How had this dreadful thing happened? I owed one of them a favour, and the plan was to take him to the organic snack bar of my choice - the delicious Bamford canteen, in Sloane Square. But somehow his girlfriend got in on the act, plus a friend of hers, a ferociously fluffy PR lady who, it was felt, could help me in some vaguely useful way. The Bamford snackerie was deemed no good for these smarties and, when I foolishly asked where they would prefer, the Cipriani was mooted (they saw me coming).
As each tasteless and tiny course was presented, there were gasps of shock and awe but, like the boy in The Emperor's New Clothes, I couldn't understand what everyone was raving about.
As it was Lent, I decided to add "doing" lunch to the things to give up, along with dinner parties (boring), opera (screechy) and the theatre (interminable). So when Donnachadh, my eco coach, suggested we meet for lunch, my heart sank. It was only because he caught me at a weak moment - just before the delivery of my weekly farm box, and we desperately needed to brainstorm about my soon-to-be-erected wind turbine - that I agreed. He didn't want to come to the Bamford snackerie but suggested Govinda's vegetarian restaurant, in Soho Square.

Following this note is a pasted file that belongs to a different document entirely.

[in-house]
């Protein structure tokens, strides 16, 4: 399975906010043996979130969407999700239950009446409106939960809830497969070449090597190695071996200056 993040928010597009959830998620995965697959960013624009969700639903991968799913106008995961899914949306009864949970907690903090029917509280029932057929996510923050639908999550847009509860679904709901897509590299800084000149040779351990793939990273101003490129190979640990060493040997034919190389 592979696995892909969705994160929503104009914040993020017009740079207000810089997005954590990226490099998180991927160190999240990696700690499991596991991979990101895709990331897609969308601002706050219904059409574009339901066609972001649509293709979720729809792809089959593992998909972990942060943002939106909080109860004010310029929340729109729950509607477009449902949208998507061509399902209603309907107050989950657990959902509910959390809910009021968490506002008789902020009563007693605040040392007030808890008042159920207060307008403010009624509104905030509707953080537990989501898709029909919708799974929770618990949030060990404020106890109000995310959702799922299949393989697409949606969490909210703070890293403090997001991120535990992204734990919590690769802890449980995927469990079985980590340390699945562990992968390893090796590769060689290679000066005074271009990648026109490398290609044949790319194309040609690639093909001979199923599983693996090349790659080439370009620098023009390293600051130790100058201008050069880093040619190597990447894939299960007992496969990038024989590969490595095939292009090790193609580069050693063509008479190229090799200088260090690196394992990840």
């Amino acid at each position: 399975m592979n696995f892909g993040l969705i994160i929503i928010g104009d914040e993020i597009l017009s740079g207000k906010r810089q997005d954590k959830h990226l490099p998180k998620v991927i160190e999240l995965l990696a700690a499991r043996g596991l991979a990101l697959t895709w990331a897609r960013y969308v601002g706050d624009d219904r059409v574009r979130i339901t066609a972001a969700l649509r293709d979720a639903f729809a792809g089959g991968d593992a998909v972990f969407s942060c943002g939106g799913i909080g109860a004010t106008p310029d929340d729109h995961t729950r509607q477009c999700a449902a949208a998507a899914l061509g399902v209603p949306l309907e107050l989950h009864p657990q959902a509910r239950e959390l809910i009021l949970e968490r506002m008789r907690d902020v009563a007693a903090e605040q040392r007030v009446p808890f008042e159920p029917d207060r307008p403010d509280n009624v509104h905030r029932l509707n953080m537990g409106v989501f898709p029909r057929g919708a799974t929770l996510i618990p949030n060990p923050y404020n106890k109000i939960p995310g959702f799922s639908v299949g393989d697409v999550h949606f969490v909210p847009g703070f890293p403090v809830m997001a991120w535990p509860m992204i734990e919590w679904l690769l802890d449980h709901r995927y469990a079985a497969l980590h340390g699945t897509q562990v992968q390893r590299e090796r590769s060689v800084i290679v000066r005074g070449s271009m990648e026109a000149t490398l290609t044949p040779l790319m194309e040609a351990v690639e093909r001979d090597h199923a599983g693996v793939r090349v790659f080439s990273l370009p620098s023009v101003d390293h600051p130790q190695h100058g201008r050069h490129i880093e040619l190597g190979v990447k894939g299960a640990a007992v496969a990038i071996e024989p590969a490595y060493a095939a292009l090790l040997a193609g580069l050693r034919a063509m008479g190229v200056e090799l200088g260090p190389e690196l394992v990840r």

It's good news that so many people are cutting down on their meat consumption. I've been re-reading Juliet Gellatley's book The Silent Ark, which is enough to turn the stomach of the stoutest carnivore. She explains that our meat dependency is at the heart of almost every environmental catastrophe confronting the Earth. Animals go through agony and indignity because of our willingness to eat cheap meat. Take artificial insemination. Juliet writes: "The ewe is spread-eagled upside-down on a rack while the ram's semen is injected directly into her womb. It requires the forced ejaculation of that semen by hand or by inserting an electrical probe into the anus of the ram, a procedure which can afterwards leave the ram writing in agony."
Thank heaven for restaurants like Govinda's. We tucked into bowls of scrumptious veggie curries, salads and a mouthwatering pistachio cake with bright green icing.
Lunch! Bring it on! I've decided to give up giving up. That was why last night my squeeze tempted me back to the theatre (first time since 1999) to see the non-eco-friendly but excellent Pete and Dud: Come Again, at the Venue, in Leicester Square. Tomorrow we're trying a Hare Krishna restaurant in Camden; apparently, you get bells and tambourines as well as food. As it's on the way, I plan to loiter outside the Cipriani and tempt the clientele with some Govinda's "all you can eat for £5.99!" leaflets. These Russian oligarchs don't know what they're missing. I'm sure once they have the information, they'll be flocking to Soho Square. See you there, Abramovich!
NB Money-saving eco-tip from Donnachadh: don't throw away your paper napkins after your meal - take them home to use as lavatory paper.Reuse content